Dementia is the common name of many cognitive problems, from memory loss to difficulty reasoning. People might experience different levels of dementia, but the condition can seriously interfere with their life and everyday activities.
The thing with dementia is that it’s progressive; you don’t just wake up with dementia one day; you develop it over time. So, how do you know if you’re experiencing dementia symptoms? That’s the real question here. Well, there are a few easily recognizable symptoms, mainly when you talk.
Be mindful of changes in yourself and pay attention to what others say about your behavior. If you notice the following symptoms while talking, they might be signs of early dementia.
Difficulty Solving Problems
If you’re not as sharp and witty as you used to be and start to have trouble solving the newspaper’s crossword puzzle, you might have an early sign of dementia. Problem-solving is a basic cognitive function, and it covers many things, from following a recipe to figuring out what’s wrong with your car.
And although these tasks can be simple or quite complicated, you might find yourself having a hard time solving them, and that’s not a good sign. You need not be a genius or have a solution for every problem, but you must at least have the ability to put your thoughts together to complete a task. Try playing board games with your family and see how you feel.
Finding the Right Words
Some people are more fluent than others, and we all have the sensation of not finding the right words during a conversation. Of course, if it happens too often, there’s a chance you’re suffering cognitive deficit. The part of the brain in charge of talking is one of the first to experience deterioration by dementia.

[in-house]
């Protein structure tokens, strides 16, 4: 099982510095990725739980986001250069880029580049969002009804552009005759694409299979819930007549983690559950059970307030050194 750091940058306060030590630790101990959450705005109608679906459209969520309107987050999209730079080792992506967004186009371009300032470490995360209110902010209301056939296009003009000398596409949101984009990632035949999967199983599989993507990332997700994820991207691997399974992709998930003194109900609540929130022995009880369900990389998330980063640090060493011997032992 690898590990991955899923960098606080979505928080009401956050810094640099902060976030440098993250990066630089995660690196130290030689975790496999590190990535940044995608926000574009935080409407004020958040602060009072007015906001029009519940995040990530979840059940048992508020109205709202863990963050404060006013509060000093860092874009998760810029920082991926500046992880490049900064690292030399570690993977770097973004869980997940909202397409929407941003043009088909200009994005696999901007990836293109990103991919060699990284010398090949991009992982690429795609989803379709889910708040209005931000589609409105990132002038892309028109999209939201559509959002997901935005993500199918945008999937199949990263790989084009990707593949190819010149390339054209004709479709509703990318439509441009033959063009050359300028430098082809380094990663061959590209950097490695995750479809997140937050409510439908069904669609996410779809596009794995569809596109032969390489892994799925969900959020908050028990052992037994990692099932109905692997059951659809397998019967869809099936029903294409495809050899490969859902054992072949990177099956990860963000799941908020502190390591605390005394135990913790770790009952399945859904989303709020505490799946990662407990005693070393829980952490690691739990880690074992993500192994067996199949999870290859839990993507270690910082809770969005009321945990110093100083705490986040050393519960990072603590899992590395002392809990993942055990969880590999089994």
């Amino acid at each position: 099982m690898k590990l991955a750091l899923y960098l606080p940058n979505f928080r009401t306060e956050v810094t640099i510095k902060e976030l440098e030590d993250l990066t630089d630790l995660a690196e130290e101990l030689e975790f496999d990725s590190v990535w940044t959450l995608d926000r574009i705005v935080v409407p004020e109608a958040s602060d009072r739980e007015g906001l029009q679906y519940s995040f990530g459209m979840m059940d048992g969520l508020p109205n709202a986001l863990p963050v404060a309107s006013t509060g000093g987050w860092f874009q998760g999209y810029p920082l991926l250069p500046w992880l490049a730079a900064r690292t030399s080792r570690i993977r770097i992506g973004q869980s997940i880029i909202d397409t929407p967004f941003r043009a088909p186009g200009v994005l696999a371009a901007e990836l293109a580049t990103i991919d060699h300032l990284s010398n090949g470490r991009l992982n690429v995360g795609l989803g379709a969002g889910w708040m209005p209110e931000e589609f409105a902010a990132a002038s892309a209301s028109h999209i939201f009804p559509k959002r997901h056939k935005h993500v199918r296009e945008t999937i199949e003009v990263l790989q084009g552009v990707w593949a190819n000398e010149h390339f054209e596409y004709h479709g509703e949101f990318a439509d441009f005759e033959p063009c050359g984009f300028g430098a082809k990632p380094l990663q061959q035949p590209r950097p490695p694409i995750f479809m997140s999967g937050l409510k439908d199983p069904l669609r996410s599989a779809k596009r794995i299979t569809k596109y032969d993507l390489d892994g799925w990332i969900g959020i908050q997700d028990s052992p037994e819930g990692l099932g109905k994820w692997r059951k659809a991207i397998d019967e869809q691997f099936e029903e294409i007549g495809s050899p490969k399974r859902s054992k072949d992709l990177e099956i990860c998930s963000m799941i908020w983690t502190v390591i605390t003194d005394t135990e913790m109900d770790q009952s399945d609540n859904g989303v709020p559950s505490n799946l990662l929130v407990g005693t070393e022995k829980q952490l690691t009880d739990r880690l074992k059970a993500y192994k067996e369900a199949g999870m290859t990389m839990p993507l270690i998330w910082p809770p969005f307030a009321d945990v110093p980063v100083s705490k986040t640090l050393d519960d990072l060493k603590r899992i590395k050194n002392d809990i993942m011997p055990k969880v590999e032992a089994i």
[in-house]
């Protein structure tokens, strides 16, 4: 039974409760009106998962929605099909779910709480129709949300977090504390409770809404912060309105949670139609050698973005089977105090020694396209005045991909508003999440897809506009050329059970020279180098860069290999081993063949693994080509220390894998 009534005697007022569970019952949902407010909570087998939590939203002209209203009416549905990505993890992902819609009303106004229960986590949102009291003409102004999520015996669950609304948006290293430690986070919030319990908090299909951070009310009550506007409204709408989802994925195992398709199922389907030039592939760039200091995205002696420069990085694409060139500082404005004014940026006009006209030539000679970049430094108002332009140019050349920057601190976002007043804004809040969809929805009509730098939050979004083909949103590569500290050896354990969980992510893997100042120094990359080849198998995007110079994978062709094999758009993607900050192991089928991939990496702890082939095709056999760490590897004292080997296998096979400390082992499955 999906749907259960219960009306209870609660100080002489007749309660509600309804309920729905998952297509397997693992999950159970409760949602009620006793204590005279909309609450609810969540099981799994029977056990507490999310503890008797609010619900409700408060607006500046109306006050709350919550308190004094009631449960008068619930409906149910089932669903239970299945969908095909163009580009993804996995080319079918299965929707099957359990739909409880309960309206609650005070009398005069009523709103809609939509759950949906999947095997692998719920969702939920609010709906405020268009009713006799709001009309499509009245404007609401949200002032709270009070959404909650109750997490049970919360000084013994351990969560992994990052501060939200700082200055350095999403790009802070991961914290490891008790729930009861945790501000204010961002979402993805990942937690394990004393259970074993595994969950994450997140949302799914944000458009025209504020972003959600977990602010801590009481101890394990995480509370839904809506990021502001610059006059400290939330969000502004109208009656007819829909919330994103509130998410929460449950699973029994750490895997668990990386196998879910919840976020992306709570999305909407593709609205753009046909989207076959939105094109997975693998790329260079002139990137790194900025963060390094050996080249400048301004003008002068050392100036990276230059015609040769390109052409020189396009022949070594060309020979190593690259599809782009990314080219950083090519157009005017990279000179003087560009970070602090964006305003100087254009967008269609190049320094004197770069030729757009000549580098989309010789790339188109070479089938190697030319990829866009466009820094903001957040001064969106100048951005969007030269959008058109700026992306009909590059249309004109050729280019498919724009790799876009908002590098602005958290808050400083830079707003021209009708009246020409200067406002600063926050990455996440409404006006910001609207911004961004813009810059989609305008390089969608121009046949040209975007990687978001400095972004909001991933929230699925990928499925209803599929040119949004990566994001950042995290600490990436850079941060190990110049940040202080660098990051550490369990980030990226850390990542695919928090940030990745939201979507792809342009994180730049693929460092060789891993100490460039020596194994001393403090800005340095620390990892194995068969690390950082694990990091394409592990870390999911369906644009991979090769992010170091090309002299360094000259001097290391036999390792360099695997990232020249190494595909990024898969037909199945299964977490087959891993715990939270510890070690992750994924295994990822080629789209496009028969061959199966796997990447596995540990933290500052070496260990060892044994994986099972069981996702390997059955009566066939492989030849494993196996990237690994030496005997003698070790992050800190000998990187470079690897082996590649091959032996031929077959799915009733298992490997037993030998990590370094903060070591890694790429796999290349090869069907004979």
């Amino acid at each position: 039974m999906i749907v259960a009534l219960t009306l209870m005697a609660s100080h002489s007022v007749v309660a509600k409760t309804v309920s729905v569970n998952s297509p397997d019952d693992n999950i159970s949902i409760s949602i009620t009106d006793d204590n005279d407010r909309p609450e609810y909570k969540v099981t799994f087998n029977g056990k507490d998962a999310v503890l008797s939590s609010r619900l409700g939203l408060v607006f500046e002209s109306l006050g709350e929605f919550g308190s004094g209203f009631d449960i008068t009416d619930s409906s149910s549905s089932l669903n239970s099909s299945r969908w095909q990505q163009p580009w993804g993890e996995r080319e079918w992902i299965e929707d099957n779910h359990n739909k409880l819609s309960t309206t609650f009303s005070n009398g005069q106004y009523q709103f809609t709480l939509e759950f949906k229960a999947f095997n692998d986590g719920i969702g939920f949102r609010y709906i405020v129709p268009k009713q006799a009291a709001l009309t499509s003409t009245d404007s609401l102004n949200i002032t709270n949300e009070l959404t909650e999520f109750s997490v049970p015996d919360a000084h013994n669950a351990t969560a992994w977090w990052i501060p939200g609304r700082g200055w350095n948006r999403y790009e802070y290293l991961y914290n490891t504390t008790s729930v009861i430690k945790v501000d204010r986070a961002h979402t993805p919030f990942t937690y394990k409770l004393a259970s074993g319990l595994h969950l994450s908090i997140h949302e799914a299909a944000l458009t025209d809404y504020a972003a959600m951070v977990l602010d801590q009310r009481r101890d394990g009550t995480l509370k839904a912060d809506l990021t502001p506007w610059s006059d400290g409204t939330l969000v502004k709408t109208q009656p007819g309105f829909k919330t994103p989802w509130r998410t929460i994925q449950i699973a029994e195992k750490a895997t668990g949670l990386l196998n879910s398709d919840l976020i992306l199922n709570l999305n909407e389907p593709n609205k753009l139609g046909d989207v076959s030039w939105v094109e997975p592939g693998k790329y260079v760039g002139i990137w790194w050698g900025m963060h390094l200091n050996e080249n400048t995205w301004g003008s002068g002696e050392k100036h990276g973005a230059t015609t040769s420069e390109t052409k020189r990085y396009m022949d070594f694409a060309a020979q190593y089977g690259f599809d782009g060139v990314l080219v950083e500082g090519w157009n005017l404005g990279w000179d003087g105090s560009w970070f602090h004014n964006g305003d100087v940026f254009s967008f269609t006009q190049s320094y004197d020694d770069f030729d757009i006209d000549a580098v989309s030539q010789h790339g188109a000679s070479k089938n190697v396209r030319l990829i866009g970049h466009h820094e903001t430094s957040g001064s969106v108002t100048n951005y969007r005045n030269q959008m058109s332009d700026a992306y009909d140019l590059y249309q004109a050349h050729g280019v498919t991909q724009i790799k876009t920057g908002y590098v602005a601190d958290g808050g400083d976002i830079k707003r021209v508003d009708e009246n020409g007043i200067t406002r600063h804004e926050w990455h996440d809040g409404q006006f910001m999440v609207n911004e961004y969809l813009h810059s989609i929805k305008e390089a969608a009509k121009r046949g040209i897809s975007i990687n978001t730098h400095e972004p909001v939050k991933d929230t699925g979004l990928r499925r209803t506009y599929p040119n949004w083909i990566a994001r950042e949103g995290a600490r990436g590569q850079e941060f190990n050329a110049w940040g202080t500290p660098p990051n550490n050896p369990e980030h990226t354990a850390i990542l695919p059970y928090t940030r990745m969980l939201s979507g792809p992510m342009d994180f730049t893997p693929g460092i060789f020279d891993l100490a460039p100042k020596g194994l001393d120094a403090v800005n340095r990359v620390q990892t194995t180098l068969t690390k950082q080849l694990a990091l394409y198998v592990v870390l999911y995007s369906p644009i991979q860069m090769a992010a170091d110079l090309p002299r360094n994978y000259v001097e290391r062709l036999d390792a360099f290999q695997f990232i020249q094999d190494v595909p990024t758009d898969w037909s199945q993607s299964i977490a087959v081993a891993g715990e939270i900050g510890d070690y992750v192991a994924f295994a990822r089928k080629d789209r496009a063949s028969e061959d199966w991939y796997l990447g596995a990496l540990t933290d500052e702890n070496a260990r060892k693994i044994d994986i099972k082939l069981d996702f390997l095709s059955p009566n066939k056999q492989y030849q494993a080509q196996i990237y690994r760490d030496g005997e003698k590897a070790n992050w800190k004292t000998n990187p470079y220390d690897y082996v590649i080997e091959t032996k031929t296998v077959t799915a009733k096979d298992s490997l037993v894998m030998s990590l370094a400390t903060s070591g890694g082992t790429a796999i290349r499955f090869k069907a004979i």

If you don’t seem to find the right words, it might be an early sign of dementia. You’ll notice this while talking to your peers, friends and family. They might see it before you do, by the way, so encourage feedback. If someone feels you’re not talking like you used to, then there might be a problem with your brain.
Remembering People’s Names
Memory is significantly affected in people with dementia, and you’ll notice memory difficulty if you have a hard time remembering people’s names, even those close to you. This will also apply to telephone numbers and addresses.
No one’s memory is perfect, and we all forget stuff. Still, some things should be hard to forget, like your family member’s names! And this is frustrating, to say the least. And although memory can be trained and kept in shape with exercise, cognitive loss is hard to stop. At least try to detect it soon and talk to an expert. Dementia is not the end of your life; you just have to treat it and slow brain deterioration.
Mood swings, bursts of anger, paranoia and anxiety are signs of dementia, especially when not provoked. We all have our bad days, but people with dementia might feel their loved ones are plotting against them and mean them harm.
If you don’t feel like yourself and have been having problems with those close to you because of your attitude, you might be losing your mind, literally. And no, not all mood swings are symptoms of dementia, but some are, especially if they’re recurrent.
The next time you’re feeling cranky, keep your cool, breathe and assess if you’re mad for no reason. If you are, talk to your doctor and express your concerns, you might be experiencing early signs of dementia.
Check Yourself Every Six Months
The best way of preventing dementia is to live a healthy, active and happy life surrounded by your loved ones. We all experience cognitive loss one way or another, but that doesn’t mean we can’t enjoy our lives.
The good news? If you detect early signs of dementia in time, you and your doctor can do something about it. Keep your hopes up!